competitive someday, but even if they’re not, the ballpark alone is well worth a trip.  If it’s a hot day, do me a favor and check out the Diamond Club’s ushers.  I’m curious as to whether my input was ignored.

BASEBALL STUFF I’VE SEEN HERE:

Matt Diaz homers in the first game, but the Braves’ winning run comes when Edgar Renteria’s sacrifice fly scores Willy Aybar, who had reached on Jason Bay’s dropped fly ball.

Shawn Chacon makes his Pirates debut and picks up the win for Pittsburgh in the hot day game.

Citizens Bank Park

Citizens Bank Park, Philadelphia, PA

Number of games:  1
First game:  June 12, 2005 (Phillies 6, Brewers 2)

(Click on any image to see a larger version.)

Work brought me to Citizens Bank Park for the first time–taking student debaters to the National tournament in Philadelphia.  I’m glad it did, too.  Citizens Bank Park isn’t derivative of the 1990s new wave of ballparks; it didn’t exactly remind me of Coors or Jacobs or Camden Yards.  I was glad to see that–by the time this ballpark debuted in 2004, to copy those ballparks, as beautiful and wonderful as they are, would have felt like a cop-out.  Citizens Bank Park is its own park, and a gorgeous one.  It is unquestionably a top-ten ballpark.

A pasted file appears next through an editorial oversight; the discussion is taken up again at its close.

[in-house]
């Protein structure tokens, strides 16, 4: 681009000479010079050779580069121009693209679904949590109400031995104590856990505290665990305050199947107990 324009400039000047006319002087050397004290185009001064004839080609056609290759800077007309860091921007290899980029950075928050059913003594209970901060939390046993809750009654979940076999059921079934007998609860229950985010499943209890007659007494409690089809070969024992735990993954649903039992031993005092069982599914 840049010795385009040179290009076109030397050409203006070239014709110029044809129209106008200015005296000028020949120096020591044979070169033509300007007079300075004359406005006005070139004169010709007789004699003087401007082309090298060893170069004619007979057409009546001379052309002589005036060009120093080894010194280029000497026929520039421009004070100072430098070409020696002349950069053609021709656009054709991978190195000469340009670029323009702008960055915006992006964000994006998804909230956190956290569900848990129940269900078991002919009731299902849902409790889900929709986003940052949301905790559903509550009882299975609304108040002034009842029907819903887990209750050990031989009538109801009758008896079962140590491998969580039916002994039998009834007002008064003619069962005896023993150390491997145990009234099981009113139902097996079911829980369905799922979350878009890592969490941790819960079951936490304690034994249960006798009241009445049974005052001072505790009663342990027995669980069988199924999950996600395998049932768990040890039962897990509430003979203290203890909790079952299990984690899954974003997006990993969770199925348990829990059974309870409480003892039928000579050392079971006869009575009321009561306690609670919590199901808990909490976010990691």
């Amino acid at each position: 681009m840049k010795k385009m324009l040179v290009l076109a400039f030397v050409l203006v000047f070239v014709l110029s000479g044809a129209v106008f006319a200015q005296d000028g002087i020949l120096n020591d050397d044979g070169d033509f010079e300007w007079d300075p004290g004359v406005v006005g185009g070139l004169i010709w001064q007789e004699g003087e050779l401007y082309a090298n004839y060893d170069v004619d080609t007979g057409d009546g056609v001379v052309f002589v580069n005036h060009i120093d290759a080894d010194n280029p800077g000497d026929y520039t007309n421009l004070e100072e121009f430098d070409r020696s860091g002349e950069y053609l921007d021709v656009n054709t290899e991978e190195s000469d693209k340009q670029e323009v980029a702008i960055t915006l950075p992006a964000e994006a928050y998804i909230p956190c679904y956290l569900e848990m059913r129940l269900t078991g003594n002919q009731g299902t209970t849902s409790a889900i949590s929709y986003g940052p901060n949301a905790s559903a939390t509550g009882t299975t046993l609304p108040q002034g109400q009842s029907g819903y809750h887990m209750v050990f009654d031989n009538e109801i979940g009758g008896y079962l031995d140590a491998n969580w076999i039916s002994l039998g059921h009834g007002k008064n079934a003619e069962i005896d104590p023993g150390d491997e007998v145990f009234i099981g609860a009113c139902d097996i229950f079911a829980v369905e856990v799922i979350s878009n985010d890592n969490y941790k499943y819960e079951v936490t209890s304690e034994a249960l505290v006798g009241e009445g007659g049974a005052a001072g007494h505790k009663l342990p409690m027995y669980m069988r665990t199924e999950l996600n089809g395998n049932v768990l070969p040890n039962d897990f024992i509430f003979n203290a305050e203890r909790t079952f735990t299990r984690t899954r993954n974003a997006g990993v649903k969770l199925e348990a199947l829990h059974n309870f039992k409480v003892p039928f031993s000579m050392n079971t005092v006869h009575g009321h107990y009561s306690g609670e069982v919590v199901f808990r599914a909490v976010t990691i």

There are subtle but significant differences between it and the others–differences that make the ballpark unique and charming.  For starters, there’s the red brick.  Yes, a lot of ballparks are made of red brick–San Francisco’s comes to mind.  However, the red brick isn’t central to the decor as it is in Philadelphia.  And, for reasons I can’t communicate properly, red brick is gorgeous in a ballpark.  Second, Citizens Bank Park has bucked a recent trend towards baseball green seats.  Don’t get me wrong–I love the baseball green.  But it’s been duplicated enough lately that the deep blue seats in Philadelphia are a refreshing, character-giving change.